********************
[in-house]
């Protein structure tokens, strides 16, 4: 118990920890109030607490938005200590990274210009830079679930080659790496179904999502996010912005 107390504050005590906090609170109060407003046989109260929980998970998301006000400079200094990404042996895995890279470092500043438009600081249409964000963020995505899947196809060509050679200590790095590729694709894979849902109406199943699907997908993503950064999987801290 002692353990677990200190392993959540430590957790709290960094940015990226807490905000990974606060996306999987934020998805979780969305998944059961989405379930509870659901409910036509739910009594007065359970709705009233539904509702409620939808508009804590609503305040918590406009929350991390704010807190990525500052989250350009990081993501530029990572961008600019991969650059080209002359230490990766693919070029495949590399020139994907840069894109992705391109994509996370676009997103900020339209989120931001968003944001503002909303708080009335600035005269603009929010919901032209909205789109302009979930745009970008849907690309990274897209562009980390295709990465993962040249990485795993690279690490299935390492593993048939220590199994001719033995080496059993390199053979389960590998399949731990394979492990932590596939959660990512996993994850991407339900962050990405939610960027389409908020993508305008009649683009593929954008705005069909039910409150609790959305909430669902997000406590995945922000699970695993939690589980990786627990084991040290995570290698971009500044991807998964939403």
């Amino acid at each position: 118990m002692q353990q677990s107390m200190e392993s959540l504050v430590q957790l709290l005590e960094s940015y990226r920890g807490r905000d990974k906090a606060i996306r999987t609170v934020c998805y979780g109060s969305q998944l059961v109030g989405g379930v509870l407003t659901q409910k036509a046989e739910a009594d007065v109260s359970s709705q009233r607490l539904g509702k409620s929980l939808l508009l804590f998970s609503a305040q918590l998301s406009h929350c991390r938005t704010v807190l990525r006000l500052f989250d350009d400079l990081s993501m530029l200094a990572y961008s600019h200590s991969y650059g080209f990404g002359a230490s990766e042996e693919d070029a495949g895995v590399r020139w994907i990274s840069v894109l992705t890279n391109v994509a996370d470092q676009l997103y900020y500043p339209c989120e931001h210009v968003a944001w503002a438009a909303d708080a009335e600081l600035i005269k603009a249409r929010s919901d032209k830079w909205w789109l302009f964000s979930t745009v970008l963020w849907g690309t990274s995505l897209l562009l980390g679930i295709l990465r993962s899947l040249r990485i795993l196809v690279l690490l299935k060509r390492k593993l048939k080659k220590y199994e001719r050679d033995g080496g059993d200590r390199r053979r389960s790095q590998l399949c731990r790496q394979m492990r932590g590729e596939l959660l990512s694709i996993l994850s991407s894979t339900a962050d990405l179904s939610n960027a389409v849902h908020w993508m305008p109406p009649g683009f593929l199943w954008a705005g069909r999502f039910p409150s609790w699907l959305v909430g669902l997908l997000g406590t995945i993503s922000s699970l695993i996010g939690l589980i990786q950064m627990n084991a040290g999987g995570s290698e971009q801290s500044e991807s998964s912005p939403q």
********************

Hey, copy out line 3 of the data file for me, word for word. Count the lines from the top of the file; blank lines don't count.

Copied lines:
């Amino acid at each position: 118990m002692q353990q677990s107390m200190e392993s959540l504050v430590q957790l709290l005590e960094s940015y990226r920890g807490r905000d990974k906090a606060i996306r999987t609170v934020c998805y979780g109060s969305q998944l059961v109030g989405g379930v509870l407003t659901q409910k036509a046989e739910a009594d007065v109260s359970s709705q009233r607490l539904g509702k409620s929980l939808l508009l804590f998970s609503a305040q918590l998301s406009h929350c991390r938005t704010v807190l990525r006000l500052f989250d350009d400079l990081s993501m530029l200094a990572y961008s600019h200590s991969y650059g080209f990404g002359a230490s990766e042996e693919d070029a495949g895995v590399r020139w994907i990274s840069v894109l992705t890279n391109v994509a996370d470092q676009l997103y900020y500043p339209c989120e931001h210009v968003a944001w503002a438009a909303d708080a009335e600081l600035i005269k603009a249409r929010s919901d032209k830079w909205w789109l302009f964000s979930t745009v970008l963020w849907g690309t990274s995505l897209l562009l980390g679930i295709l990465r993962s899947l040249r990485i795993l196809v690279l690490l299935k060509r390492k593993l048939k080659k220590y199994e001719r050679d033995g080496g059993d200590r390199r053979r389960s790095q590998l399949c731990r790496q394979m492990r932590g590729e596939l959660l990512s694709i996993l994850s991407s894979t339900a962050d990405l179904s939610n960027a389409v849902h908020w993508m305008p109406p009649g683009f593929l199943w954008a705005g069909r999502f039910p409150s609790w699907l959305v909430g669902l997908l997000g406590t995945i993503s922000s699970l695993i996010g939690l589980i990786q950064m627990n084991a040290g999987g995570s290698e971009q801290s500044e991807s998964s912005p939403q």